Dimension: 24 x 17 x 1.1 cm
||Bach und Corelli: Studien zu Bachs Rezeption von Corellis
'Violinsonaten' op. 5 unter besonderer Berücksichtigung der "Passaggio-Orgelchoräle"
und der langsamen Konzertsätze von Dominik Sackmann.
||München-Salzburg: Musikverlag Katzbichler, 2000.
184p. Paperback. DM 78 / Euro 38.
||Musikverlag Katzbichler, Zirnberg 5, D-94344 Wiesenfelden,
Tel: (+49) (0)9964 601 690; Fax: (+49) (0)9964 601 691 E-Mail:
||a serious scholarly monograph,
investigating Corelli's influence on Bach.
||BWV 12, 21, 106, 146, 182, 208, 244, 402, 525, 529, 530-1,
564, 574, 579, 592-597, 599-691, 695, 706, 713, 715, 718, 720, 722, 725-6,
728-732, 734, 736, 738, 768-70, 807-9, 869, 916, 944, 971-78, 972-5, 979,
988, 996, 1001, 1003, 1019, 1029-30, 1035, 1040-43, 1046, 1052-65.
||scholars working in the following
fields: Bach's stylistic development, Italian influence in Bach’s
works, style analysis, early organ chorales, Bach’s
||the most up-to-date and comprehensive research on Bach’s Corelli reception; systematic examination of the so-called ‘Arnstädter Gemindechoräle’
Arcangelo Corelli (1653–1713) is
one of a few Italian composers whose names are frequently mentioned in
Bach literatures, especially those that deal with the context in which
the young Bach learned their Italianate style of writing, the style which
was then regarded highly not only in Germany but also in further afield.
It is thought that it had a significant contribution to Bach’s artistic
development, as one can find the traces of its characteristic traits in
Yet until when one actually tries to identity exactly what Corelli’s
works Bach studied and how he acquainted them, it is difficult to measure
the impact of his influence, for it could have come from various sources
(including indirect influence via Bach’s contemporaries such as Reinken,
Böhm and Telemann). It is surprising to find that despite Corelli’s
fame and achievement in the history of Western music there was only a handful
of research works on this subject before Sackmann pursued it here; it is
in sharp contrast to the research on Vivaldi’s influence on Bach, which
is one of the most popular study topics in this subject area. (See a list
of literatures on Bach
and Vivaldi in the Bach Bibliography). This may reflect the relative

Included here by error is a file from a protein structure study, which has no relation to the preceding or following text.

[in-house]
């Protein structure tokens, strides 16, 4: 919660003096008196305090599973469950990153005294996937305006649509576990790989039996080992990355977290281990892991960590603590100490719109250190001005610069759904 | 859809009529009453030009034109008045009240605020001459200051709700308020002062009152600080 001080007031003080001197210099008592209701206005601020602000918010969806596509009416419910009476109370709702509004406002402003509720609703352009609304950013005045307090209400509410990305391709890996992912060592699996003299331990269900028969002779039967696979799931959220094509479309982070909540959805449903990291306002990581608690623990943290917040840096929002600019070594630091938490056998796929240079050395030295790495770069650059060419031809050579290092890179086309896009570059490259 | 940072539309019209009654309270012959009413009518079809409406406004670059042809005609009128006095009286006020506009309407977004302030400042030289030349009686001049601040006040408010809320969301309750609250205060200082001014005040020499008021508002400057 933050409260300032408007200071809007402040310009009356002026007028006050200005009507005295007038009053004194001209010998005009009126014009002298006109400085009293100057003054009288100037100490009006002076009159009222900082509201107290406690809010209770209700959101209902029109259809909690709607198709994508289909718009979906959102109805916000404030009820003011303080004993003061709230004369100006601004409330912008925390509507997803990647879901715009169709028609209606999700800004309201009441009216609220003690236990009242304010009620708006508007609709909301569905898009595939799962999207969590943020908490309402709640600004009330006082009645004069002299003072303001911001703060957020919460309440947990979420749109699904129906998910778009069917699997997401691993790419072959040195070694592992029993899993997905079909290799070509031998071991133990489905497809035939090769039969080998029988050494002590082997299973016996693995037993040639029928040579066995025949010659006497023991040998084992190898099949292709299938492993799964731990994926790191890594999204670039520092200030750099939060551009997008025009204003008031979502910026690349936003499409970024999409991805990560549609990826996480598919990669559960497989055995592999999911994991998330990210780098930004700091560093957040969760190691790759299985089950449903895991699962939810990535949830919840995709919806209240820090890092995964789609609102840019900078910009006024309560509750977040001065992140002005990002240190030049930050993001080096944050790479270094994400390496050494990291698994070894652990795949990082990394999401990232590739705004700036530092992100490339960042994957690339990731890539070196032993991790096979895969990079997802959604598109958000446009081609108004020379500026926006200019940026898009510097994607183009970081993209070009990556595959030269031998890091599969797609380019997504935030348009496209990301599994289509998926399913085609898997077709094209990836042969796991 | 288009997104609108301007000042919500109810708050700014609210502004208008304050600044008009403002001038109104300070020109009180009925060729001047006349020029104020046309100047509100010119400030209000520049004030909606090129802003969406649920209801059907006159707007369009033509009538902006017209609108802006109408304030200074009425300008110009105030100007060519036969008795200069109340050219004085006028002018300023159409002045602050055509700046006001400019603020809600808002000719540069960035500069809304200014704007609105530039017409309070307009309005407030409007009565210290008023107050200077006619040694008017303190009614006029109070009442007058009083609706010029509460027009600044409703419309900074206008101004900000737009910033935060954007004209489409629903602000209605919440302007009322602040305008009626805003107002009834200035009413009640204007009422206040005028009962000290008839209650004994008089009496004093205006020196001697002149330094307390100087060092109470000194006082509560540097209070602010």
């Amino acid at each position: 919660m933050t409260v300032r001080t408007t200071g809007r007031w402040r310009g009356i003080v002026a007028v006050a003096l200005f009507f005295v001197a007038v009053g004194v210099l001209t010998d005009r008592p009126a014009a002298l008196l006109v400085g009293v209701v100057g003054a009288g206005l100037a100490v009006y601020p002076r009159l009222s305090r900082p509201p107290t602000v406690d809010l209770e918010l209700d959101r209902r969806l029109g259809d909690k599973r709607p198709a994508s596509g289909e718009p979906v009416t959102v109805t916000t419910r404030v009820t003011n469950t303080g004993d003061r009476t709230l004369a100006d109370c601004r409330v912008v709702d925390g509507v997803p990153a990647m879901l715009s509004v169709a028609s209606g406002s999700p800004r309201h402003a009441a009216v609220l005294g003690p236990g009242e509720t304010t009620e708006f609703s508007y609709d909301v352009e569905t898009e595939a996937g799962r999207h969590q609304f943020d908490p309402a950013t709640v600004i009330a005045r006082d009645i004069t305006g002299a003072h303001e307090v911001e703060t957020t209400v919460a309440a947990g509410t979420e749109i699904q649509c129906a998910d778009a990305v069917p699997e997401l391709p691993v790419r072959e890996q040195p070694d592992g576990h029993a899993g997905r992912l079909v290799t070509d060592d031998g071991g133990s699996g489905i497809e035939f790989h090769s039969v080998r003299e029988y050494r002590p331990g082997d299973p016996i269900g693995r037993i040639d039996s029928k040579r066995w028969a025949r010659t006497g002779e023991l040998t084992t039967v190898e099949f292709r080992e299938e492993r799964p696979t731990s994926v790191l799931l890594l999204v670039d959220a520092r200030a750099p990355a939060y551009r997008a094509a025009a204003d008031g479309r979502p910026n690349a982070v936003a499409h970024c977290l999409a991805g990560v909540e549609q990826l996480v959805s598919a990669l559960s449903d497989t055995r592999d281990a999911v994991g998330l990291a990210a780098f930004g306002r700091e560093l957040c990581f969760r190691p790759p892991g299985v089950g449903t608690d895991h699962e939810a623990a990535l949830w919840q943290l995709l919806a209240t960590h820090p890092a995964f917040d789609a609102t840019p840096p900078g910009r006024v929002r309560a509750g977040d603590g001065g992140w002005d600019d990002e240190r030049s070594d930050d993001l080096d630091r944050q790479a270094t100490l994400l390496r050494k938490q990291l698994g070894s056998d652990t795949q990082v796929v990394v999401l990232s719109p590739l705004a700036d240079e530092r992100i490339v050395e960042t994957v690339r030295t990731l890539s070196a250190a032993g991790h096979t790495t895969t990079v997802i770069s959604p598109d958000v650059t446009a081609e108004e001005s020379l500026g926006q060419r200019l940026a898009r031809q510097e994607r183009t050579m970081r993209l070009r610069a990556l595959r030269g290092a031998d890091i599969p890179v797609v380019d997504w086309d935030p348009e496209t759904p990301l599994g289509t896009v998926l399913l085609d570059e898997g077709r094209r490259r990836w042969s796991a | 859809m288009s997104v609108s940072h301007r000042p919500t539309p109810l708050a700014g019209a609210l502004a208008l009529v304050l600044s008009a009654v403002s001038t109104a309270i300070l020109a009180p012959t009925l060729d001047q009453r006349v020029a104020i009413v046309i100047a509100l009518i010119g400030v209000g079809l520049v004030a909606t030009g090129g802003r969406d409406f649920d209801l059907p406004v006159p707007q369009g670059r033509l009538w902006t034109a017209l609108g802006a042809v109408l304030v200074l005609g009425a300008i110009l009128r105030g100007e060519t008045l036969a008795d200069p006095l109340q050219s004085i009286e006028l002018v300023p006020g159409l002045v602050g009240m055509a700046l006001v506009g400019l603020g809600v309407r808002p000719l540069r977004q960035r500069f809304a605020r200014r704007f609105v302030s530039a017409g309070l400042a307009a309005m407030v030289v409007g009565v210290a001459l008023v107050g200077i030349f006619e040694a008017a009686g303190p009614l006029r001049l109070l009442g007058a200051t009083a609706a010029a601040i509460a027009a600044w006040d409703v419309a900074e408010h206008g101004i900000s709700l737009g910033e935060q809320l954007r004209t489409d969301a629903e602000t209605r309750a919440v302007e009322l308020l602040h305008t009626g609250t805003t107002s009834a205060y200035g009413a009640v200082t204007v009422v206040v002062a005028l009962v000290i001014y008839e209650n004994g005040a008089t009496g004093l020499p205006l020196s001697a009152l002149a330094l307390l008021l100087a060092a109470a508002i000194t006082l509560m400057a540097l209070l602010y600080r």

fames they respectively achieved; but it would seem more likely that it
was lack of clear evidence in the case of Corelli that hindered facilitating
the research. Source studies indicate fairly clearly, for instance, that
Bach was amply exposed to the works of Vivaldi. A number of Bach’s transcription
of Vivaldi’s concertos survive (i.e. BWV 972–3, 975–6, 978 and 980). In
stark contrast, there is only one piece by Corelli, i.e. the fugue in B
minor (BWV 579), which is modelled on the second movement of his op.3,
no.4 (1689). In working on it Bach added an extra voice, while massively
expanding it as an impressive fugue of 102 bars (Corelli’s original was
in three-part texture, and 39 bars long); it not only manifests Bach’s
great interest in Corelli’s style but also reveals Bach’s individuality,
absorbing foreign elements as his own. Still, this was the limited extent
to which we commonly regard as Bach’s understanding of Corelli’s music
and, therefore, there is a plenty of room for Sackmann to expand the issue
of Bach’s ‘Corelli reception’.
Sackmann’s investigation begins with a general historical survey as
to how Bach might have encountered Corelli’s works (in particular his op.5),
and how widely his works are known in Germany. His discussion on Bach’s
preoccupation with the Italian music in general before 1713 (pp. 25–32)
looks to me to be an excellent summary of this important topic, as it has
been neglected by so many biographers of J. S. Bach. His extended discussion
on the role played by Electoress Sophie Charlotte of Brandenburg may not
be directly relevant here; nevertheless it is a fascinating case study
demonstrating how the transmission of Corelli’s music was affected by social
and political factors in a foreign soil. Further studies in the future
may indeed reveal vital missing links that connect Bach and Corelli (and
many other figures) more convincingly.
||Voraussetzungen für Johann Sebastian Bachs Begegnung
mit Arcangelo Corelli
||Johann Sebastian Bachs vermeintliche "Arnstädter
||Arcangelo Corellis Agréments zu den langsamen
||Stationen von Bachs Rezeption des Corelli-Stils
||Corelli-Rezeption und Bachs Melodik: Zusammenfassung
|comprehensive research on Bach's Corelli reception
He then move on to argue two main points: (1) the so-called ‘Passaggio-Orgelchoräle’
or more commonly known as ‘Arnstädter Gemindechoräle’—a new genre
of organ music distinguished from Bach’s other chorale preludes by the
well-known criticism by the consistory on Bach’s organ playing after his
extended trip to Lübeck (‘many curious variationes in the chorale,
and mingled many strange tones in it, and for the fact that the Congregation
has been confused by it’ [NBR, no.20 / BDok II, no.16]), viz. BWV 715,
722, 726, 729, 732, 738—and (2) slow movements (many from concertos) that
shows stylistic reference to Corelli, viz. BWV 21/1, 622, 1041/2, 1043/2,
1046a/2, 1052/2, 1055/2, 1060/2, 1064/2. Sackmann’s approach is both systematic
and cautious, which is essential when discussing such complex issues as
style and authenticity, pursuing possibly all the conceivable aspects that
are needed to be covered under each point. Both the coverage and his treatment
of literatures are also fair and critical, making the style of his writing
pleasant and secure.
One question emerges from reading this book: Corelli was primarily known
as the composer of ‘trio sonatas’ (opp.1–4), and I wonder what pictures
would emerge if one looks into this (e.g. BWV 525–530 and 1039)?
Published on-line on 9 February 2001